• Defence leaders would understand the importance and benefits of career development support for their staff and realise it is not only about preparing their personnel for leaving the ADF but helping them thrive within it.
  • We would help members and veterans embrace uncertainty and help them develop the confidence to be able to make career decisions in the face of uncertainty with hope for the future.
  • We would better recognise that veterans will likely undergo many career transitions after they leave the ADF and the goal of programs would be to help them develop the skills and make career decisions that lead to meaningful employment and sustainable employability throughout their lifetime.
  • We would recognise that members and veterans access career information and services from a range of providers and we would encourage collaboration and avoid competition between the different stakeholders in order to create a system of high quality career support for the Australian defence community.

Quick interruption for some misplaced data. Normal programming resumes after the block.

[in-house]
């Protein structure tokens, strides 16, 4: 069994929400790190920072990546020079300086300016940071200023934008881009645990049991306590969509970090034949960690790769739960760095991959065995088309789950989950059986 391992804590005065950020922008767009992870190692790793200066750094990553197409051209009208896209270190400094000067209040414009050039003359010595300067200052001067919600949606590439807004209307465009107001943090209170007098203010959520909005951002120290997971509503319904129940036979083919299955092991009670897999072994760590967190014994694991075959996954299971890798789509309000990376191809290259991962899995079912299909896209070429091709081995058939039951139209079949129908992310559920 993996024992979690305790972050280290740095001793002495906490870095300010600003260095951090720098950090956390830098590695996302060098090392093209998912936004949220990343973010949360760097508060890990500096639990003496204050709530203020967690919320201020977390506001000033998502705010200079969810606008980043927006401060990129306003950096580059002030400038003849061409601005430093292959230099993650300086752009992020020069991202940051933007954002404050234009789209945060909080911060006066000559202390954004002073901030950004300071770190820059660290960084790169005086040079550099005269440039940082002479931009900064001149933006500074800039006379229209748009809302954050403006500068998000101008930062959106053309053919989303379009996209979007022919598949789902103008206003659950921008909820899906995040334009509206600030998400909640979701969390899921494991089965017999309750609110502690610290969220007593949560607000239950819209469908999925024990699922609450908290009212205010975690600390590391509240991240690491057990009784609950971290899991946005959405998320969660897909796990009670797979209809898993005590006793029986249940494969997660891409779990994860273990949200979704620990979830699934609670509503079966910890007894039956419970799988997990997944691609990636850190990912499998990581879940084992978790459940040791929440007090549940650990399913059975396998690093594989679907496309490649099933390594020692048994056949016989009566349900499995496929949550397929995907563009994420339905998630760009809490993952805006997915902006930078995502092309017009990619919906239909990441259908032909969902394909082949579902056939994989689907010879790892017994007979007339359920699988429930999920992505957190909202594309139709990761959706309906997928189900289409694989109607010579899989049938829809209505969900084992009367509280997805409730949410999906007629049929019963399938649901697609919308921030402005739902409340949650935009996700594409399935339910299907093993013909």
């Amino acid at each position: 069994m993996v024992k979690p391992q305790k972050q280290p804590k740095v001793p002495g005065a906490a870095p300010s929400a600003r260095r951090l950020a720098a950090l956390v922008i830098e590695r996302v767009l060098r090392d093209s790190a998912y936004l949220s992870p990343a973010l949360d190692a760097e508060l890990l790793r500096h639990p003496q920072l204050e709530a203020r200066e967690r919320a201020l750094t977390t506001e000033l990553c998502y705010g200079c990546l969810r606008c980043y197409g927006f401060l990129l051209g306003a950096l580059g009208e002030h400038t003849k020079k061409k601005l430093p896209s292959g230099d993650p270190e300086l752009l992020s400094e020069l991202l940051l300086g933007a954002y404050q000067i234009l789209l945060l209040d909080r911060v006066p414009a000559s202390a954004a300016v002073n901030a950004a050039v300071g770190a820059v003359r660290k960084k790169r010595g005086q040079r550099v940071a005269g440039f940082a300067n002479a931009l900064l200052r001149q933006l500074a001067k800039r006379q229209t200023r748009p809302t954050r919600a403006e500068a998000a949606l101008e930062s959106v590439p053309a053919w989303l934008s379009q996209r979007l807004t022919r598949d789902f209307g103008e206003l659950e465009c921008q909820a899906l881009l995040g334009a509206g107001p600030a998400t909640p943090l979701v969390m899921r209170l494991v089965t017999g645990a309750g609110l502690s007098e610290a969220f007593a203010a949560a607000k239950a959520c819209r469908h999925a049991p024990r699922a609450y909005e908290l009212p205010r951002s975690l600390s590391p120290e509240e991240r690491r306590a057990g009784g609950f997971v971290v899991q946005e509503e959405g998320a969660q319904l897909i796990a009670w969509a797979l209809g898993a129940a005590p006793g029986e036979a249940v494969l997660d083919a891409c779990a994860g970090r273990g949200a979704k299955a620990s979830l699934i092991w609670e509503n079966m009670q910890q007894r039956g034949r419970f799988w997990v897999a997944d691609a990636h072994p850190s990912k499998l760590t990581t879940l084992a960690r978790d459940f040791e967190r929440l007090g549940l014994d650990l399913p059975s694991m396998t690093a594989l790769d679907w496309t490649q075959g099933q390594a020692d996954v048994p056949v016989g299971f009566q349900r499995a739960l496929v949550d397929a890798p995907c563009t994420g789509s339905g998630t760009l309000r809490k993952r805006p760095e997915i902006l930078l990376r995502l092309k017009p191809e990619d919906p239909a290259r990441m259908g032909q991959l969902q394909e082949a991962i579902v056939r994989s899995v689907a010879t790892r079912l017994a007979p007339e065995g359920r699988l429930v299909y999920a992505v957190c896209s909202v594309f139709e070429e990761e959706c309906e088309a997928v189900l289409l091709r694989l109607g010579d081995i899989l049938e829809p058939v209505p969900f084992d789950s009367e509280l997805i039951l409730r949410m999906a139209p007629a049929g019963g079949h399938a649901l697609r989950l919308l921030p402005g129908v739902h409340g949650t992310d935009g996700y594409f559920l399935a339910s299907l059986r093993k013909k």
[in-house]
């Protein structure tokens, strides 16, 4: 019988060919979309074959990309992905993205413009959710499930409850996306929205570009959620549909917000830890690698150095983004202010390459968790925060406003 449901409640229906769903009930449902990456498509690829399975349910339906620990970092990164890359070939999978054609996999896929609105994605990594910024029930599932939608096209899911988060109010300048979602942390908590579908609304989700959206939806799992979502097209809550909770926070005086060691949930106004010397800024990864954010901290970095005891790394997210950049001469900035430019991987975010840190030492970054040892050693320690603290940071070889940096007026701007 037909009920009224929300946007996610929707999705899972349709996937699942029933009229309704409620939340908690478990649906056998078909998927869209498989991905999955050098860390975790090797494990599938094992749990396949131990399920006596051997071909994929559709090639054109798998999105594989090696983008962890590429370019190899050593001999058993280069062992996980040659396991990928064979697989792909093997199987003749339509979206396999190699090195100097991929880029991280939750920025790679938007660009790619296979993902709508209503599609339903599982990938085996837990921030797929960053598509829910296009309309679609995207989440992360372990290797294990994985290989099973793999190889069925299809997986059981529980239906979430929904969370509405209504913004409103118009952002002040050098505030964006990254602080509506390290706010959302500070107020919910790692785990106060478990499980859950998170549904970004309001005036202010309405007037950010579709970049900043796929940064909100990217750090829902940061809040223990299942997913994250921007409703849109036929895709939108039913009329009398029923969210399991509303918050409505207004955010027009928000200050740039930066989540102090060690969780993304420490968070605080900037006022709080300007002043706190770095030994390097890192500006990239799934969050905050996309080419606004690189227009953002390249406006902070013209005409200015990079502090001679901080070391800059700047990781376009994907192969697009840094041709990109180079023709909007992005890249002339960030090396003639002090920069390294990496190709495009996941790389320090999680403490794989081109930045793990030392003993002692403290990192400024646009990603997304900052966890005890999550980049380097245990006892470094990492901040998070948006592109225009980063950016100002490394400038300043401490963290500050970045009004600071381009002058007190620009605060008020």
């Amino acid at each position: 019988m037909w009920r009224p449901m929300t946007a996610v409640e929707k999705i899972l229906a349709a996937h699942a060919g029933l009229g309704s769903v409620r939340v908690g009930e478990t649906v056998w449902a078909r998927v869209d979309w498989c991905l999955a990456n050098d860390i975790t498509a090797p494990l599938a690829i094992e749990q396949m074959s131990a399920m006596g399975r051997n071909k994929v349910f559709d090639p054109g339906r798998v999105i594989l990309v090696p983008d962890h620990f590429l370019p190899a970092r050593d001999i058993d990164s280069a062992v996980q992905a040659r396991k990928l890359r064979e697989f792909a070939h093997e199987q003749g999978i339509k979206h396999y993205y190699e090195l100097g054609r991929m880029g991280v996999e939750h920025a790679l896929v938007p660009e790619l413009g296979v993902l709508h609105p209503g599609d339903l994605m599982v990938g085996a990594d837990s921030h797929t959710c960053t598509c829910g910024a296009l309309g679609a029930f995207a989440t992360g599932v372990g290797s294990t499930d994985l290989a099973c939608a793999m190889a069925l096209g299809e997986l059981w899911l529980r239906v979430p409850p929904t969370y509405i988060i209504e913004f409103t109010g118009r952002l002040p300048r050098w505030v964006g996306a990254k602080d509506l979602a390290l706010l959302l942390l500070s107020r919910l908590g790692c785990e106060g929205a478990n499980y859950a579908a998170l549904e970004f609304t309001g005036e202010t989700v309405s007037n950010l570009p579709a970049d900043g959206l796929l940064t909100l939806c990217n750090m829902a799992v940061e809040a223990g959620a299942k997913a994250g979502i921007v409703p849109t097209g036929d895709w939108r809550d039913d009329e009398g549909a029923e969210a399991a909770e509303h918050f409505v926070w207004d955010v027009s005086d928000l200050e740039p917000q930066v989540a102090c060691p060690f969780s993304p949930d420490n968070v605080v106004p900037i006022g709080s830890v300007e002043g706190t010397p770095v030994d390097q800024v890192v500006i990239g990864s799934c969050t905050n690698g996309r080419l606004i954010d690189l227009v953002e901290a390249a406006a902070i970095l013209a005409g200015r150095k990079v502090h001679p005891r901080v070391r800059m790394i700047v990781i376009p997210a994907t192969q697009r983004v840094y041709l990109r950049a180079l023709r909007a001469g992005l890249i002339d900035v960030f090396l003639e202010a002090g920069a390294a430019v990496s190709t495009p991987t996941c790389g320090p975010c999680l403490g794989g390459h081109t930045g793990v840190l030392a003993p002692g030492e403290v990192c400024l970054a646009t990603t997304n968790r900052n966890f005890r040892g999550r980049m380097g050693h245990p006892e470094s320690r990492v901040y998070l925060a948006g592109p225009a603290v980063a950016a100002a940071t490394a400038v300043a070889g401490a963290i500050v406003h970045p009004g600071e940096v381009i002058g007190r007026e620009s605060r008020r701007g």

This is not an exhaustive list (just my initial list as I muse on a Sunday morning) and I will update it over time. 

Do you agree or disagree with my points? What would you add?

3 thoughts on “What my version of military to civilian employment support would look like

  1. Wow! Thank you for sharing your thoughts on how military to civilian transition can and should be improved. I fully agree with all of the points you have made. I would also like to see inter-agencies working holistically so that guidance and support for Members is not disjointed or seen as ‘adhoc’, but instead meaningful and like you have said individualised to their specific needs.

    There needs to be a shift in mindset from leaders to embracing the benefits of developing life long career management skills whilst in service, instead of the ‘if we do this, it will only encourage Members to leave’ attitude.

    Now, we just need key stakeholders/decision makers to embrace these changes for providing better support. Hopefully, the newly established JTA will be able to see beyond what is currently in existence.

    Would you mind if I share your post on LinkedIn?